Technophilia TECHNOLOGY NEWS & VIEWS DWAYNE BRAGONIER The Year of Human-Robot Interaction

Apple’s Siri and Microsoſt’s Cortana. Most of us are aware of smart speakers such as Amazon Echo

and Google Home, although they are still not available in many countries outside the US and UK. These speakers have micro- phones that are always listening. They will respond to voice commands to turn on a radio station or television channel and answer just about any question, including the weather forecast. This year two-way voice communication between human and nonhuman systems will continue to become commonplace. Something almost magical is starting to take place as we combine these next-generation voice-communication apps with artificial intelligence (AI). We are starting to see the natural acceptance of HRI via chatbots — computer programs that use AI to conduct conversations. They are oſten the “people” you are talking to during phone support calls. Most of us can’t tell whether we are speaking with a human or a chatbot. These technologies are creating ways to connect with your


ELCOME TO 2018, a time when the impossible to imagine is becoming a reality and when the outlook for the betterment of humankind has never been so

bright — not just for the privileged few, but for everyone. This is the year that will go down in history as the start of humankind’s uninhibited acceptance of human-robot interac- tion (HRI). That’s because HRI — the ability for humans and machines to communicate with each other — has finally passed Alan Turing’s simple test, the “imitation game,” to determine whether a computer is thinking. The mathemati- cian, logician and founder of computer science theorized that if the responses from a computer are indistinguishable from that of the human, a computer must be thinking (see “AI: The Theory,” Technophilia, April 2017). Humankind started its journey with HRI in the 1980s with the

introduction and widespread use of automated telephone assis- tants. These systems allowed callers to be connected to exten- sion numbers without interacting with human operators. Natural voice-recognition soſtware has been slowly integrat-

ing radical improvements into our day-to-day activities. This technology has allowed us to normalize one-way voice com- mands to machines. The technology was first widely used in cars, allowing drivers and passengers to direct voice commands to their synced mobile phones while driving. This led to voice dictation transcription soſtware and voice-based queries using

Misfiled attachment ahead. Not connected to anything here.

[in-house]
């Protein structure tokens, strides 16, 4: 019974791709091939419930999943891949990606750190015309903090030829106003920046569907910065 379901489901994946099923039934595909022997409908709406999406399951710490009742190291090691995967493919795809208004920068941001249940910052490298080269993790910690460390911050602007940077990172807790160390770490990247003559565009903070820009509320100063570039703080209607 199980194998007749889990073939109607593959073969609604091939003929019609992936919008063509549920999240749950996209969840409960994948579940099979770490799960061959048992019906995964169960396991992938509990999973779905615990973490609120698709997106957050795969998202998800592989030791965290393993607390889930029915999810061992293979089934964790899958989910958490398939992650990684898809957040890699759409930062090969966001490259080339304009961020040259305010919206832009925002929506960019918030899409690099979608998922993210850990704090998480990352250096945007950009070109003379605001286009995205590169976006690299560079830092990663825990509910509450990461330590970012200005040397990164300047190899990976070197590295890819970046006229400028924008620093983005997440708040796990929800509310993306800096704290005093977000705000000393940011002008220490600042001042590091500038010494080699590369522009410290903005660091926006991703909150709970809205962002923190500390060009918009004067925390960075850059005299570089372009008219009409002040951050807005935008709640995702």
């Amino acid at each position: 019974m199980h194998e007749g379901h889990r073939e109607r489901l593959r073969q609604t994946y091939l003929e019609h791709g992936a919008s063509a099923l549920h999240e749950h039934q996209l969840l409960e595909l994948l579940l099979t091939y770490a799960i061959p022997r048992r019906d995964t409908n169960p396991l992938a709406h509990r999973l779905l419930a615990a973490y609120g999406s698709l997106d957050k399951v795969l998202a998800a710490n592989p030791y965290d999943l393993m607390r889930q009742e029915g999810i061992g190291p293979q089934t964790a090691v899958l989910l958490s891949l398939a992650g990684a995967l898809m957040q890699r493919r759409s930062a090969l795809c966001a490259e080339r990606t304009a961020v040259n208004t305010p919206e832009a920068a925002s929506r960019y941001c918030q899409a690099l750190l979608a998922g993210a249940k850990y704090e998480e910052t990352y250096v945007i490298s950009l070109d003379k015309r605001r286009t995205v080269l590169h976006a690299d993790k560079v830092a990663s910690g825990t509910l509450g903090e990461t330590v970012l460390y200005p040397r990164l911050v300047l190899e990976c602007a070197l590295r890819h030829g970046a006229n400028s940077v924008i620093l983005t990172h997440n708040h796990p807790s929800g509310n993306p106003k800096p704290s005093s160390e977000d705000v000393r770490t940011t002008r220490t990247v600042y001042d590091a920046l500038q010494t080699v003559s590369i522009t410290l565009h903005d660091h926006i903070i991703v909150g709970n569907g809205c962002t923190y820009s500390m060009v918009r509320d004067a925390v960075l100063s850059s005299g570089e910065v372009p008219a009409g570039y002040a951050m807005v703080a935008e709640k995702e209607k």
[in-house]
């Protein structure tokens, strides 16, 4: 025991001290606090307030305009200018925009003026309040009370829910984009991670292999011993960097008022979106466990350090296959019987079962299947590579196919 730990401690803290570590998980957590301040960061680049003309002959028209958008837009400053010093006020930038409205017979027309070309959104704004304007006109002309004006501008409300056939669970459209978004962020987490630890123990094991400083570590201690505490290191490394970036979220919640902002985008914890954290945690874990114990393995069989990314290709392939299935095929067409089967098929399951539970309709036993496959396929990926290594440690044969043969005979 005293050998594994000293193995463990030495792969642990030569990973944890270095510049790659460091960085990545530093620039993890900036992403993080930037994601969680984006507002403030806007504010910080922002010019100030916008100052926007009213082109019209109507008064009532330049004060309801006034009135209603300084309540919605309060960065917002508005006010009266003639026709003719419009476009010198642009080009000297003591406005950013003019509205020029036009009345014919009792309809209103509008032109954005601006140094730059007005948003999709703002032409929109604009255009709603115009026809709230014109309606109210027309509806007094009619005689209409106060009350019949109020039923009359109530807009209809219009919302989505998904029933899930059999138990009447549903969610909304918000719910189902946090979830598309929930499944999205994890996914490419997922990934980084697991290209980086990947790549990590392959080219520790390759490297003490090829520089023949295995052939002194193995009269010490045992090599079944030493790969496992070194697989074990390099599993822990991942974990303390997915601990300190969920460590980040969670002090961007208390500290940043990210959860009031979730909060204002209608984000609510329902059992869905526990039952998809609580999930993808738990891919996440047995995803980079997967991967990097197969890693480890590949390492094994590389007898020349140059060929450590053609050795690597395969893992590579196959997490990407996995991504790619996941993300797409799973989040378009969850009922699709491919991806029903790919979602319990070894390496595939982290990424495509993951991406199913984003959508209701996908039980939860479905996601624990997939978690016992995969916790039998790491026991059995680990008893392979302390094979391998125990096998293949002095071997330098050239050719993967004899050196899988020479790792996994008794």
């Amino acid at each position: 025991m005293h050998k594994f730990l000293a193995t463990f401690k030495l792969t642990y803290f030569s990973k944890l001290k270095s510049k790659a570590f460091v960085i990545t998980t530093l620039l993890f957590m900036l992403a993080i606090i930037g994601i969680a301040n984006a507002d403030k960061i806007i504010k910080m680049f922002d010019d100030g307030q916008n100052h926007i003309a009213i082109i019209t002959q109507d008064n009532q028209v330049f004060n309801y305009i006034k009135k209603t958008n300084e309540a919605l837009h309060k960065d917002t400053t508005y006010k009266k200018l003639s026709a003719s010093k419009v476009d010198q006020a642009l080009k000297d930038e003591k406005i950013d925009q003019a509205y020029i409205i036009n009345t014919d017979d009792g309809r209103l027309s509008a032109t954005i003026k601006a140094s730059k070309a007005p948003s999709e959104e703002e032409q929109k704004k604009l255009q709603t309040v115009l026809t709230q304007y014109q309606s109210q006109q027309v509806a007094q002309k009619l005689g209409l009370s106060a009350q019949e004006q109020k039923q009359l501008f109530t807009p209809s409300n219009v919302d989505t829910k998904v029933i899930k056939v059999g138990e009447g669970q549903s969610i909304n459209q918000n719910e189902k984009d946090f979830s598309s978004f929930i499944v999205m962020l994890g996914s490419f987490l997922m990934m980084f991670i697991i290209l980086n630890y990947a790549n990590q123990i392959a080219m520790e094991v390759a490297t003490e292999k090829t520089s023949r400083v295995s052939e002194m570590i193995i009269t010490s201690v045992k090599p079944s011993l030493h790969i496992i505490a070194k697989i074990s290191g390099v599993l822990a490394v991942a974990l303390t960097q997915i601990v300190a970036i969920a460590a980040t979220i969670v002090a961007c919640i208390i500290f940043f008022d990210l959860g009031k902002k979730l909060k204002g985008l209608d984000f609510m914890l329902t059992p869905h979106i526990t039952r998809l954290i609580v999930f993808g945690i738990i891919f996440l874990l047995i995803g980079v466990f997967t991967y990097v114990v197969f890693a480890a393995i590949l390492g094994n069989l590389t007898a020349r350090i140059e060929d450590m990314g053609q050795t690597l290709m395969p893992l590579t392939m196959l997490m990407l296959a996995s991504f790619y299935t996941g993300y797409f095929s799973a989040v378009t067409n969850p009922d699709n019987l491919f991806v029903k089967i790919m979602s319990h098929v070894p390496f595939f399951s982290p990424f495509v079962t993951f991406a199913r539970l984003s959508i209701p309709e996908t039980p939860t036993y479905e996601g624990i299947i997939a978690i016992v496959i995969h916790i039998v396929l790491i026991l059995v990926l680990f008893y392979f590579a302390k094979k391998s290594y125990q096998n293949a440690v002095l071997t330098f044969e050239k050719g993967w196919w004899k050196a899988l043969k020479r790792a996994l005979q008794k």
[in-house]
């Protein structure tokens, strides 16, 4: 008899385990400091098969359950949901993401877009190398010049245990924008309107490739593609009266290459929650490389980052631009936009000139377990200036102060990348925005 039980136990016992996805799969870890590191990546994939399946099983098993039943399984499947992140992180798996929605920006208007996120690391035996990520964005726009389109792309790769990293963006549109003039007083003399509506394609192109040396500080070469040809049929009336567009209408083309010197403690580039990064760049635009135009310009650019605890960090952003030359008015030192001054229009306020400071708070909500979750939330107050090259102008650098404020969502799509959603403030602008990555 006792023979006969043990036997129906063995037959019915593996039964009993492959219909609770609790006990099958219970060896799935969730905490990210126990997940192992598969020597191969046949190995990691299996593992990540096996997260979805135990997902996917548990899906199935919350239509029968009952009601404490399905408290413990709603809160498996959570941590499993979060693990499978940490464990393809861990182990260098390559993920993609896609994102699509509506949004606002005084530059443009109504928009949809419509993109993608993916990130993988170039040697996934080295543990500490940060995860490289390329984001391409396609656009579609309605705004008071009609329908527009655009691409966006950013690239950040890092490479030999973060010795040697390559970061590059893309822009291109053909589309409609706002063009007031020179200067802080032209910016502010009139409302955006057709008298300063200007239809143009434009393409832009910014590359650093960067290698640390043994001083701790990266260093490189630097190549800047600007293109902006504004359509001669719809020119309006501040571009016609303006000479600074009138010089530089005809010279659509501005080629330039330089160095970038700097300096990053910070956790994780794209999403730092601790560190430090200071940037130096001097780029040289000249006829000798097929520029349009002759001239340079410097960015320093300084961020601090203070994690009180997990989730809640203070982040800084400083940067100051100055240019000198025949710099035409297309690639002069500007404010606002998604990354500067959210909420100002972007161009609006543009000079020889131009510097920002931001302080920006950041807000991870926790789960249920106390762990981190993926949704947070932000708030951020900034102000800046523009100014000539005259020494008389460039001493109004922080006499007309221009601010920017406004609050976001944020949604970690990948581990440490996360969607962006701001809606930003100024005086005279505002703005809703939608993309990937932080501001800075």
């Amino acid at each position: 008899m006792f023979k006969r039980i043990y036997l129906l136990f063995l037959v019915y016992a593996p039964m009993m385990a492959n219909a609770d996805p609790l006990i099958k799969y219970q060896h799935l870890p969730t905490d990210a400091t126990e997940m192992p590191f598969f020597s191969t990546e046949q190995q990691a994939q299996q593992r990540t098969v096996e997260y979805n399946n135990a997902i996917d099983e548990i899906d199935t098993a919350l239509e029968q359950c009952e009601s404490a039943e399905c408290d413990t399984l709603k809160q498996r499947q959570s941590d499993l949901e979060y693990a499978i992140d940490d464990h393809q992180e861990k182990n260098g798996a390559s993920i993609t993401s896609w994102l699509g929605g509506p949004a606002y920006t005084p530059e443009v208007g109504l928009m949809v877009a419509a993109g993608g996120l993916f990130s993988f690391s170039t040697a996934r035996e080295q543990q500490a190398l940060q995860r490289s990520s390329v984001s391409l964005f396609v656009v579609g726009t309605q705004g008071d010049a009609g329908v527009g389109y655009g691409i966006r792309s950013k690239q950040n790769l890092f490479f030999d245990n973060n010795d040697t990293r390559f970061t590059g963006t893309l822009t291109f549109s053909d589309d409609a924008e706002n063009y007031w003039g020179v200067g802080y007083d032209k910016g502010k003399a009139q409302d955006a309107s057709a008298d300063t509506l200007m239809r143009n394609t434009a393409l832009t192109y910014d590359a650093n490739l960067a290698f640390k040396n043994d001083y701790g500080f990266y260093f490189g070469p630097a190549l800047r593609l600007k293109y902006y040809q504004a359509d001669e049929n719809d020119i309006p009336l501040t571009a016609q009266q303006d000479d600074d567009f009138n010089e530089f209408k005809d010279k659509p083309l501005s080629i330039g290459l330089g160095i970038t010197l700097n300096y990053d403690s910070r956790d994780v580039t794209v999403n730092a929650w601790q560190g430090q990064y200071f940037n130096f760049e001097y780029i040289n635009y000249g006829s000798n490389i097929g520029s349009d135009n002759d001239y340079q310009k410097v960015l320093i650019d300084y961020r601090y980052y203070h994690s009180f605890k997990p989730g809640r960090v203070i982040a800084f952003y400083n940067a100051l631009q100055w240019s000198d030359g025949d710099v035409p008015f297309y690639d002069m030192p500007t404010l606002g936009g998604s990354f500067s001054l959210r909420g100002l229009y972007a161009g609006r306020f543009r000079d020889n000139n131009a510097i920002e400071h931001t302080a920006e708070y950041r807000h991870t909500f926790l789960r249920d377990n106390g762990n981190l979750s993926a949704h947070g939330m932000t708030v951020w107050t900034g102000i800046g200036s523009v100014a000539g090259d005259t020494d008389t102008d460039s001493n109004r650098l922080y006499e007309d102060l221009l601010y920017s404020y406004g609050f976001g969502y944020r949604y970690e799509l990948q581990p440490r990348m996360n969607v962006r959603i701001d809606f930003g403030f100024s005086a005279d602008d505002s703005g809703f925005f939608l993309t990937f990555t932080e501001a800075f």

customer online. The data streams are mapping personal con- nection points previously unheard of. For example, Pokémon Go, released in 2016, ignited our imagination for what is possi- ble with virtual reality (VR) and augmented reality (AR) experi- ences. This year, thanks to the decreasing cost of wireless VR hardware, we will see almost all sectors start to rethink how this technology can be embraced to provide an improved client experience. Realtors are already offering virtual walk-throughs of their listings to prospective homebuyers. Walmart announced that it will be releasing a Google assis-

tant app this year that will allow you to shop online via voice. So, if you order a jar of peanut butter, the AI-supported technology will ask if you’d like the same brand and size you last purchased or an alternative. By 2020, I’m betting you’ll be able to virtually walk along the aisles, pick up items and put them into your shopping cart just like you would in the physical world. I am hugely optimistic about this new year. HRI will provide

powerful capabilities that will result in new and enhanced ways to interact on demand with our clients. It will continue to estab- lish new ways of working with the Internet of Things and no doubt provide some useful big data points of connection with our marketplace. So, stick around. We have lots to talk about in 2018.

DWAYNE BRAGONIER, CPA, CA, CITP, CA•IT, is president of BAI Bragonier & Associates Inc. and the founding architect of the BAIWay (

Photo: Jaime Hogge

Illustration: Magoz

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